Representatives from Whole Foods told residents at a ward meeting Thursday night that their new Green Bay Road store in Evanston will include a wine bar in the back and a separate pub up front serving beer.

It’s part of a national trend toward supermarkets offering in-store dining options as they increasingly compete with restaurants for the consumer’s food dollar.

And the new location on Green Bay Road, in a former Dominick’s market, will offer more space for the expanded offerings, said Keith Stewart, an Evanston resident and marketing executive with the chain.

Keith Stewart of Whole Foods.

The new location has more than 40,000 square feet of space, compared to around 30,000 square feet at the Whole Foods at 1640 Chicago Ave. and about 25,000 square feet at the 1111 Chicago Ave. location.

Last August Whole Foods representatives had pitched a “sip and shop” concept to Evanston’s Liquor Control Board that would let shoppers drink as they cruised the aisles with their shopping carts.

While some board members said they had no objection to that idea, Mayor Elizabeth Tisdahl, who as the city’s liquor commissioner makes liquor license recommendations to the full City Council, said she believed alcohol service should be limited to certain areas and that “sip and shop” would not be in line “with the values of Evanston residents.”

Part of the large crowd that turned out for the ward meeting.

There was no mention of “sip and shop” in Thursday night’s presentation at the joint 6th and 7th Ward meeting held at Three Crowns Park.

The new store is expected to have between 150 and 200 employees with about 60 percent of those jobs full-time. In response to a question, Stewart said the average wage for the company’s employees in the Chicago area is $18.35.

Stewart said the design of the new story would strive to achieve a “homelike, welcoming atmosphere” and displayed renderings of design concepts for various sections of the market.

The new store is scheduled to open by the end of July.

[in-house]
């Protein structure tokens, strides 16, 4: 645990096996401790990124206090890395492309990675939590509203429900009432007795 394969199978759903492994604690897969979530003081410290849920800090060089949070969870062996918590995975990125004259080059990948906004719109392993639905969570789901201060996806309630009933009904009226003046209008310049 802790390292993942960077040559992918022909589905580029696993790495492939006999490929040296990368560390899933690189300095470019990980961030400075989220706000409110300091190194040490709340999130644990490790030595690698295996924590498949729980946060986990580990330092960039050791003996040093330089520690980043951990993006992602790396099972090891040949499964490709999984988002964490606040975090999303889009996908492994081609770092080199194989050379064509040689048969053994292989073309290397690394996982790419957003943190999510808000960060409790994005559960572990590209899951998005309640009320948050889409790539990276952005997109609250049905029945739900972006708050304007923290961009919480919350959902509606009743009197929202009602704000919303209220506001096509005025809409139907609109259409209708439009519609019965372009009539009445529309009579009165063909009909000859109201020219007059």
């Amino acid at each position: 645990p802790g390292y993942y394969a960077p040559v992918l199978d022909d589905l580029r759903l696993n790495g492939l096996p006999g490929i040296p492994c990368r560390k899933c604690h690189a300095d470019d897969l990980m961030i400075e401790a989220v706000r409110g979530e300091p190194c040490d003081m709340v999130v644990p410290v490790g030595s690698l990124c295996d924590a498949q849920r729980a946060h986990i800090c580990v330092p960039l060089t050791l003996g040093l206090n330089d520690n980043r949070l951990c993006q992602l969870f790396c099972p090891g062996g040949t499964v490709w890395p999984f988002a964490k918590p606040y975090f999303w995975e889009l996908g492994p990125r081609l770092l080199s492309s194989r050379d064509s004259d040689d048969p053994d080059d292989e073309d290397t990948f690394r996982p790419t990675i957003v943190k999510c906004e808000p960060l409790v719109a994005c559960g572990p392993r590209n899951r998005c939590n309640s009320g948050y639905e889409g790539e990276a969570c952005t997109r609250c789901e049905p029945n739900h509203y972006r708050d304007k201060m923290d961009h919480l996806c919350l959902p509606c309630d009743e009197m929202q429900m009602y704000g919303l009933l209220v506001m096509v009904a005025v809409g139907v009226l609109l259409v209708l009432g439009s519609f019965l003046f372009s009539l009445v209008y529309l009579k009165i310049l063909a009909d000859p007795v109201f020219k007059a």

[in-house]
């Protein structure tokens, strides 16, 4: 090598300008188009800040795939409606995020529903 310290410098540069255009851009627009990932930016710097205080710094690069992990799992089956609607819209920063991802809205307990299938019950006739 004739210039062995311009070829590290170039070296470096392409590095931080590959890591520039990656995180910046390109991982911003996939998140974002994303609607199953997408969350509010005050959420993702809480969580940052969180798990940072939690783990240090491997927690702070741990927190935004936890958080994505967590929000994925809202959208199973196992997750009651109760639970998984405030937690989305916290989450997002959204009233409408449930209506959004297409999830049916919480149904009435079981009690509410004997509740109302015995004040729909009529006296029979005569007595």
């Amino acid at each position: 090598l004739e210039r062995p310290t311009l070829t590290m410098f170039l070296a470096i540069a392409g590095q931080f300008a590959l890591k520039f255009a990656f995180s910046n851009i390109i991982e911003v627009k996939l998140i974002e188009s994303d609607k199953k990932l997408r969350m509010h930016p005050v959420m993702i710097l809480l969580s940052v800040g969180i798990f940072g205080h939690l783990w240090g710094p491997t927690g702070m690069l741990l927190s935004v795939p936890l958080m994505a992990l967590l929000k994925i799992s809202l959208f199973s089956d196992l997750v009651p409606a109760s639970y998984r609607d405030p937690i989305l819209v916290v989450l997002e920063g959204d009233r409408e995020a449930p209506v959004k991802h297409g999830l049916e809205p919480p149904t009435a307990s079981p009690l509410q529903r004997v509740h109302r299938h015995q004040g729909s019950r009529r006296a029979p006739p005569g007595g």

Stewart said that after it acquired the shuttered Dominick’s market here, along with several others in the region, the company considered closing one of its older Evanston stores, but that it has decided that both existing stores will remain open — that there’s enough demand here to support all three.

Bill Smith is the editor and publisher of Evanston Now.

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  1. Whole Foods and Taxes

    I guess Whole Foods existence is a strong argument for people having too much money and for higher progressive taxes.  As the old saying might be modified, "Whole Foods is God's way of telling you you make too much money." 

  2. Sip and Shop

    So the prudish mayor of Evanston once again imposes her moral values on a city of, what, 75+ thousand. It's the "Tilted Kilt" affair all over again!!!

    1. Unequal Treatment
      So the city can support wine bars and brewerys, build a patio for a bar etc but Whole Foods having a “sip and shop” is beyond the mayor’s moral tolerance ?
      I’m sure she has no idea how she makes any decision—maybe a Weegie Board, Magic 8 Ball ?

  3. Love it

    I love the idea of bringing this to Evanston. I encourage reside ts to show up to the any upcoming city council meeting and voice their support for the sip and shop.

    1. Sip and Shop!
      Grab a beer up front and pour it into your own paper cup. Proceed to shop. Maybe try an empty Starbucks cup or sport bottle for camouflage. Anyone who really wants to sip and shop will find a way to do so. Frankly, you could be doing this at Jewel or the other Whole Foods now if you felt compelled. I tend to shop early in the morning, so the whole idea seems a little odd to me, but you never know! I could be converted to evening shopping with a pinot noir.

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